Last week´s meeting of Massachusetts´ Special Commission for Online Gaming and Daily Fantasy Sports has put the Bay State back on the radar for regulation.
Towards the end of last year, a flurry of activity in the Bay State led several industry observers ([geolink href=”https://www.usafriendlypokersites.com/massachusetts-could-be-next-to-regulate-online-gambling/”]including us[/geolink]) to speculate that Massachusetts could be the next state to regulate online poker. Proposals were drawn up that suggested an [geolink href=”https://www.usafriendlypokersites.com/mass-dfs-paper-suggests-omnibus-igaming-solution/”]omnibus igaming solution[/geolink] was on the way, and a Special Commission was formed to study online gambling and report back to the legislature.
In August, a temporary law came into effect
regulating Daily Fantasy Sports, provided that operators offer the product within certain guidelines. Operators are not charged license fees or required to pay taxes on their profits, and the law expires in July 2018. By then, a more permanent solution should be in place – a solution that may include the regulation of online poker.
Special Commission Holds its First Meeting
With DFS operator DraftKings being headquartered in Boston, and there being talk of a merger between DraftKings and FanDuel, the focus of the first meeting was Daily Fantasy Sports. Because of the jobs at stake should the merged company move out of Boston and into New York, regulators are keen to develop regulations that will appeal to the enlarged company should the merger proceed.
Co-chair of the Commission – Joseph Wagner – explained the purpose of the meeting to the Lowell Sun:
We codified statutorily the standing of daily fantasy sports operations as legal entities but with a sunset provision. It’s the hope that the work of this commission and whatever product, and perhaps legislative product, may come from it will provide guidance going forwar.
When asked about online gambling, Lowell said it is a subject that captures the attention of the public and policymakers, and the Commission was going to give it a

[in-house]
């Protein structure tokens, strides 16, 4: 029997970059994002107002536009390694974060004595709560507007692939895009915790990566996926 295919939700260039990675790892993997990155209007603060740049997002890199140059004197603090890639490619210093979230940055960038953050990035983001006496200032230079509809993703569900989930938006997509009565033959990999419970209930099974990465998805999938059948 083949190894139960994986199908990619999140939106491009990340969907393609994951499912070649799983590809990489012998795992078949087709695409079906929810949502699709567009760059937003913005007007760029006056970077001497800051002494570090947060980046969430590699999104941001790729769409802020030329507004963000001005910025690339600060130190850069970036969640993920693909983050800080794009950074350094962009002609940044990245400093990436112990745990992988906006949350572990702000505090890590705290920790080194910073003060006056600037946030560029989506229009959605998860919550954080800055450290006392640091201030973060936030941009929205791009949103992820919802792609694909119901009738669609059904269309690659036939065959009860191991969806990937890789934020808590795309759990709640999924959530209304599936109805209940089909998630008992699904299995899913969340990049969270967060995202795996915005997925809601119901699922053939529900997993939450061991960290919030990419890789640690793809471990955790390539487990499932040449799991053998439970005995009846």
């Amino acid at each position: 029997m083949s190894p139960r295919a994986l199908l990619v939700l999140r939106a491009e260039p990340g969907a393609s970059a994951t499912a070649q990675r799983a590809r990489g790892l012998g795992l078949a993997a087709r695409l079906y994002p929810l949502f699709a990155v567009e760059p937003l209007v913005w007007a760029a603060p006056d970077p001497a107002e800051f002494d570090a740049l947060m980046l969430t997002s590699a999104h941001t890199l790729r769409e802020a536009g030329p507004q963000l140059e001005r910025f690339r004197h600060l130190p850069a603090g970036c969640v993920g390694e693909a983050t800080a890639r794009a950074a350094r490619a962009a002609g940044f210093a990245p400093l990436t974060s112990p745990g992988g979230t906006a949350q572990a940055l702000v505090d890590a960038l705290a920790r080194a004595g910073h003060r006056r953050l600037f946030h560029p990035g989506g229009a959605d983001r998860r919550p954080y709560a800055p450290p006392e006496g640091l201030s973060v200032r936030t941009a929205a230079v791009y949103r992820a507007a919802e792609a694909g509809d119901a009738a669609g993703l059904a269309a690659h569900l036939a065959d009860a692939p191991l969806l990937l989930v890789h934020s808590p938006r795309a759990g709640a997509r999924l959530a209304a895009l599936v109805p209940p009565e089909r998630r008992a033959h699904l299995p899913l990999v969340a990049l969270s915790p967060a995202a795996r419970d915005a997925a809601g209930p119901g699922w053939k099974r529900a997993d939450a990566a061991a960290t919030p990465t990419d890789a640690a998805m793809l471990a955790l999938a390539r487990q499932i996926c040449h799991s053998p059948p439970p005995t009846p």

pretty good look. The Commission – a mixture of Senators, Representatives and the Chairman of the Massachusetts Gaming Commission – are scheduled to meet every four to six weeks and report back to the legislature by the end of July 2017.
Online Poker Not High on the Agenda
The Chairman of the Massachusetts Gaming Commission – Steve Crosby – has said in the past that he sees the Special Commission as an opportunity to deal with both Daily Fantasy Sports and the regulation of online gambling. However the Bay State has similar issues to New York when it comes to expanding gambling opportunities – politicians are reluctant to move ahead with rxpansion too quickly.
In 2011, Massachusetts passed legislation to allow brick-and-mortar casinos, and politicians on both sides of the legislature have said that they would rather wait and see what effect the new casinos have before passing legislation that would create more gambling opportunities. That would be a blow for proponents of regulated online poker in Massachusetts, as the MGM Springfield is not due to open until 2018, and the Wynn Everett is scheduled to open its doors the following year.
If politicians are already saying that they want to study what effect the new casinos have in the Bay State, it is likely that legislation to regulate online gambling would be kicked down the road (possibly as far as 2020) while the Special Commission deals with the more pressing issue of Daily Fantasy Sport. The legislature also has to consider proposals introduced last week to put the state´s lottery online, and the regulation of online gambling might be a step too far for some conservatives.
While There´s Hope, There´s … … … Hope
Undoubtedly proponents of regulated online poker will say that all the time regulation is on the radar, there is hope of legislation being introduced and passed. However, politicians have been talking about the regulation of online gambling in Massachusetts for more than three years without anything being achieved. Indeed a bill that would authorize the state lottery to run online games of skill (including online poker) failed to make it past the committee stage when introduced last April.
There are also some fairly strong-willed opponents to the regulation of online gambling. State Treasurer Deborah Goldberg wants any expansion of gambling to be exclusive to the State Lottery, while Attorney General Maura Healey – the author of the current provisions for Daily Fantasy Sports – campaigned for a ballot measure to repeal the 2011 legislation allowing brick and mortar casinos.[geolink href=”https://www.usafriendlypokersites.com/massachusetts/”]Online poker regulation in Massachusetts[/geolink] might be back on the radar, but it has a long way to go before it sails into port.